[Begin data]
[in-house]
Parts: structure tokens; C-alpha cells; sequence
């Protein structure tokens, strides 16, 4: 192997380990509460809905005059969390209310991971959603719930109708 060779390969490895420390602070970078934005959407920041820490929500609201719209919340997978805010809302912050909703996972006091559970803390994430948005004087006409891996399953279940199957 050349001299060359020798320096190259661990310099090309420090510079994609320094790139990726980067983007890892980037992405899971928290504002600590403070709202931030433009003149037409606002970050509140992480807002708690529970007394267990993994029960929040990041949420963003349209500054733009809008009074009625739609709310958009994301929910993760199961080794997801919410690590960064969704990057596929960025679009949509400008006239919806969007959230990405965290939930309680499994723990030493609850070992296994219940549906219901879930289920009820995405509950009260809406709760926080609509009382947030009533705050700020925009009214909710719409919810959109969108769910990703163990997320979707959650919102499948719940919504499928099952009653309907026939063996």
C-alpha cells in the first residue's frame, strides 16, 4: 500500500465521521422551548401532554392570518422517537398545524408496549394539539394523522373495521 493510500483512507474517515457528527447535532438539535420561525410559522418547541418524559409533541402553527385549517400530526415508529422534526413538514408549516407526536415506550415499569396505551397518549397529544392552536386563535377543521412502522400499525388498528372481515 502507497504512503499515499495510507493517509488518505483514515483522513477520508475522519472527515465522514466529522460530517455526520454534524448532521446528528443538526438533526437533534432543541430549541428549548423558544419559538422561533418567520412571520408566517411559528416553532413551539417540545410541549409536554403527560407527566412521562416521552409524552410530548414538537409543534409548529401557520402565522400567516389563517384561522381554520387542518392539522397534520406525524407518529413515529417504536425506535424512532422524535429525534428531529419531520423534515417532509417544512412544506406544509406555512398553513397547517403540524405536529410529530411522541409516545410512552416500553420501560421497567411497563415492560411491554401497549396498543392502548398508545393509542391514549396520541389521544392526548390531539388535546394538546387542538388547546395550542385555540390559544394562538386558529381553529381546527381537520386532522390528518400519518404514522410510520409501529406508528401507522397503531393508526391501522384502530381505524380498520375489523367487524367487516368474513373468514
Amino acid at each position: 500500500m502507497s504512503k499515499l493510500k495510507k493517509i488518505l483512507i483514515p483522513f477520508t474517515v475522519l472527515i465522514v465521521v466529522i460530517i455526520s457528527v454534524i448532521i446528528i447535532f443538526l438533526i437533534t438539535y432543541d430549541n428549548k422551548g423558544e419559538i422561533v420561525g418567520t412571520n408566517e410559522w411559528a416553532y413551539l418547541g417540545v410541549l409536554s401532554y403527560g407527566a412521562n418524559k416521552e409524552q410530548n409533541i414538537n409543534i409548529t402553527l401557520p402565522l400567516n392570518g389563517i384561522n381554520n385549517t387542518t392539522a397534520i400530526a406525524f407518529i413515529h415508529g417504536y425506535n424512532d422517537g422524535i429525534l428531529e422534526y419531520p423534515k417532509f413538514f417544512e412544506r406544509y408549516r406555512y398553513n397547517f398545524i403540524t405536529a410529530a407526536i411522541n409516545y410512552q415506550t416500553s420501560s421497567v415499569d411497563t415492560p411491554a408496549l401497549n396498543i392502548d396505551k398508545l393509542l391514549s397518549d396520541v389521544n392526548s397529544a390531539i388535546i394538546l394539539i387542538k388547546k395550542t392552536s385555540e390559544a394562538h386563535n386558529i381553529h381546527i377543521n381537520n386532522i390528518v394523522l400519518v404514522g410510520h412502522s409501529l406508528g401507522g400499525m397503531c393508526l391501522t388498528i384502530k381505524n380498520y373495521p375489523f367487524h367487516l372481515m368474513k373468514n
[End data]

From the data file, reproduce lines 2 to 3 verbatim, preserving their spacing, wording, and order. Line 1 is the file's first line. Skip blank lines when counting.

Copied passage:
Parts: structure tokens; C-alpha cells; sequence
């Protein structure tokens, strides 16, 4: 192997380990509460809905005059969390209310991971959603719930109708 060779390969490895420390602070970078934005959407920041820490929500609201719209919340997978805010809302912050909703996972006091559970803390994430948005004087006409891996399953279940199957 050349001299060359020798320096190259661990310099090309420090510079994609320094790139990726980067983007890892980037992405899971928290504002600590403070709202931030433009003149037409606002970050509140992480807002708690529970007394267990993994029960929040990041949420963003349209500054733009809008009074009625739609709310958009994301929910993760199961080794997801919410690590960064969704990057596929960025679009949509400008006239919806969007959230990405965290939930309680499994723990030493609850070992296994219940549906219901879930289920009820995405509950009260809406709760926080609509009382947030009533705050700020925009009214909710719409919810959109969108769910990703163990997320979707959650919102499948719940919504499928099952009653309907026939063996």